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Time Spent Versus Time Well Spent

August 22, 2016 by Kevin Kimber 79

Technology innovations have been an integral part in working life for decades now, with robots working factory lines, increased intelligence in everyday devices and self-checkout machines etc.

These solutions have been key in speeding up process and supporting organisations in quickly driving revenue. However a question that we need to start asking is, if machines can increasingly take the tedious tasks, what will employees do? Well, studies conducted suggest that “Innovation is now recognized as the single most important ingredient in any modern economy—accounting for more than half of economic growth in America and Britain.” As such, it is time that the machines did the heavy lifting and enabled us as employees to innovate, invent and create, to expand revenue streams. Put simply, we have an opportunity to stop and assess the effort we are expending and ask our employees if it’s ‘time spent or time well spent?”

Ideally technology should support a labour structure whereby employees’ productivity is vastly improved to provide employees with time to drive ingenuity. User interface has tackled part of this, with employees demanding more user friendly and simple experiences from technology, much like what they experience within their personal lives. An example for this is the use of technologies such as SAP Fiori which enabled National Grid to increase employee productivity by 20%, essentially meaning employees could spend one day a week on creative processes, to generate revenue.

If we delve a little deeper into some of the latest technology trends such as machine learning, artificial intelligence (AI) and even chat bots, we can see the full potential of a world run through automation. Take retail as an industry example. AI has long since been the myth of Sci-Fi films, but is now present in a number of organisational processes, such as customer service. If businesses could leverage the potential of AI to rapidly respond to primary customer queries or concerns, employees would have more time to understand the needs of consumers to create new customer service offerings.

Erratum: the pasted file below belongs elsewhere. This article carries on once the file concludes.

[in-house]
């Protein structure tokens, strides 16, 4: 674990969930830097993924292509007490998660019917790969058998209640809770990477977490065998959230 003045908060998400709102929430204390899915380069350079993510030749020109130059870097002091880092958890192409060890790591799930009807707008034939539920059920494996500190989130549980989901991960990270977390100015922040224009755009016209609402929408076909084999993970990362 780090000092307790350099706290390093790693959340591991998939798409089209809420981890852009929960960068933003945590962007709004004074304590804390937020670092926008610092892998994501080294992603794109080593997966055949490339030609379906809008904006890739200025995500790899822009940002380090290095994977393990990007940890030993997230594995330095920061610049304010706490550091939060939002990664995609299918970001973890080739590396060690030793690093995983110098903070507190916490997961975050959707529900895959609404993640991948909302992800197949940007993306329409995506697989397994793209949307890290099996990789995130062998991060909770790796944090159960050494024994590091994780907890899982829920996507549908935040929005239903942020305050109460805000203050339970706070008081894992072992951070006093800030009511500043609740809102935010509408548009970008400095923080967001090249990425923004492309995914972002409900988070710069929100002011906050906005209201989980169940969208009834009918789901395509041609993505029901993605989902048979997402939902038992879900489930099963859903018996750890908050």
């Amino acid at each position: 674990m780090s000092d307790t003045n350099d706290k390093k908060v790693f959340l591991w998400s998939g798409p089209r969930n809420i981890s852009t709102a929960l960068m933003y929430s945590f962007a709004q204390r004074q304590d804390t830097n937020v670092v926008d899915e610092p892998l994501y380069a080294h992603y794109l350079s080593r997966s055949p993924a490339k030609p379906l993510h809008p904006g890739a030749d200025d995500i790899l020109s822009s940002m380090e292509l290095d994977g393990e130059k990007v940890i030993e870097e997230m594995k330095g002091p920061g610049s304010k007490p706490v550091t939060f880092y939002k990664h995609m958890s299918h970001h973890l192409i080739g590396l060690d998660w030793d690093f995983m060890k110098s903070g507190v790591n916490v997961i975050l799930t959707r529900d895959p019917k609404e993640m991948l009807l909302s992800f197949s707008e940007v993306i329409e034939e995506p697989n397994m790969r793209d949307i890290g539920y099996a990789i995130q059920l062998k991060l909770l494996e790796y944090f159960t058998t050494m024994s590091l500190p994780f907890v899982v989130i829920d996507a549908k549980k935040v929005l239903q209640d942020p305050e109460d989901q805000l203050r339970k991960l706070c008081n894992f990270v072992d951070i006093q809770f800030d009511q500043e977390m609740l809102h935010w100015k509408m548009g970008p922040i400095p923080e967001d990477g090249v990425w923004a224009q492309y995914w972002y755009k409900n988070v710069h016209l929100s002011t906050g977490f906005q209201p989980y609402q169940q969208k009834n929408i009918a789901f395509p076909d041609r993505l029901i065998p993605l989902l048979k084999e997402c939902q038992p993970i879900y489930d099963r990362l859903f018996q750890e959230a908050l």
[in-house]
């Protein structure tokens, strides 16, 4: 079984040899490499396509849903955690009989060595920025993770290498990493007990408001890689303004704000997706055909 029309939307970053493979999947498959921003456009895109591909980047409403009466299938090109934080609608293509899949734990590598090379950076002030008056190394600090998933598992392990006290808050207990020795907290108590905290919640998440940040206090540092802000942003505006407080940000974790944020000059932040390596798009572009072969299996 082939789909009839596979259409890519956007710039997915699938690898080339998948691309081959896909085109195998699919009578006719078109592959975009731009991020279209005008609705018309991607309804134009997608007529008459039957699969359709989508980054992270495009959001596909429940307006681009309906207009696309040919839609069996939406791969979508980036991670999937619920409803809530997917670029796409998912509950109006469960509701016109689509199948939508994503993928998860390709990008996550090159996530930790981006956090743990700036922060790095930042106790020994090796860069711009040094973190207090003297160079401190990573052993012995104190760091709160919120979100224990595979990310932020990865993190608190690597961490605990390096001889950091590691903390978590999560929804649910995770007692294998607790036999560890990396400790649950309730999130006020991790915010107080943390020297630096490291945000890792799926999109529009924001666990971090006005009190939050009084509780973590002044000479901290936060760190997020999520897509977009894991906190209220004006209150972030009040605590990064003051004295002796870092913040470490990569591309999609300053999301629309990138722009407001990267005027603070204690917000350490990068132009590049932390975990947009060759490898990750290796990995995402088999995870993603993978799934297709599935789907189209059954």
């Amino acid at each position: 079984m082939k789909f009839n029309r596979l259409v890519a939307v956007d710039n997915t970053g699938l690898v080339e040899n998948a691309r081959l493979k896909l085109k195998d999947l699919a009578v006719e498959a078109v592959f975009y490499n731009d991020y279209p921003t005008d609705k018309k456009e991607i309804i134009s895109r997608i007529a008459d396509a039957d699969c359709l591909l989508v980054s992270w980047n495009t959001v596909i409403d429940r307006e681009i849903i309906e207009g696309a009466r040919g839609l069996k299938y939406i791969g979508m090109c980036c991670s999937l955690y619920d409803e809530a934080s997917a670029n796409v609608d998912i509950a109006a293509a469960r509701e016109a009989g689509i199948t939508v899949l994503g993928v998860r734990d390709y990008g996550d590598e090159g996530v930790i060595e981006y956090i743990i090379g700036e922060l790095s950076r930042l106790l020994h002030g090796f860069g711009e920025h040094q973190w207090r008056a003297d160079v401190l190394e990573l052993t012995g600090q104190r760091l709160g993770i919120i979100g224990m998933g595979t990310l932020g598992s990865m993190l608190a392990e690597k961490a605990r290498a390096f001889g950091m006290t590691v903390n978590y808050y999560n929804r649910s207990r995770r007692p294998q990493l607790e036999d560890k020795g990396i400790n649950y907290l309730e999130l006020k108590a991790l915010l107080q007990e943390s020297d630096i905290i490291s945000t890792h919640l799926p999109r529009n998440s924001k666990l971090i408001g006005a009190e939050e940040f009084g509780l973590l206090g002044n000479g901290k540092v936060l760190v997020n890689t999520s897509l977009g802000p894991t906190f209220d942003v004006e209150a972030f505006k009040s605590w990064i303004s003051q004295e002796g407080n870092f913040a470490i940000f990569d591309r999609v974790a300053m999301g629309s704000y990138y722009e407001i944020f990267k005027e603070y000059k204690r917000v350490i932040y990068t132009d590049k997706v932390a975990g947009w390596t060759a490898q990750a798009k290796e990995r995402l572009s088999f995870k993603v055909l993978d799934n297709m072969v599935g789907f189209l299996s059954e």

Digital solutions are providing an alternative that ensures human capital can be used to revolutionise business models. Following the example above, retail websites use chatbots, that are equipped with AI to speak to customers and support them with complaints and finding products. Generally, someone would have to be employed to configure these chatbots to respond appropriately to customer queries and initiate the appropriate follow up action. However, Machine Learning is enabling AI devices to teach themselves how to respond to different scenarios, making this a mostly self-managed process. This simple and efficient system allows businesses to manage inbound requests with greater ease, to increase productivity and drive employee led innovation.

Within consumerist societies, revenue growth depends on our ability to innovate in order to provide consumers with new and unique offerings. Without innovation economies will stagnate, for example Japan’s economy, while healthy, has stalled due to a lack of importance placed on entrepreneurialism and creativity. As economies and businesses we should all be looking at ways we can drive innovation and how we can enable employees to spend their time well on this. Yes, the machines are coming for our jobs, as we know them, but this isn’t such a bad thing. They will provide us with the time to focus our energy on innovation and creation, which is solely (at least today) a human capability.

Kevin Kimber is head of Cloud for SAP UK & Ireland

Top image via Shutterstock

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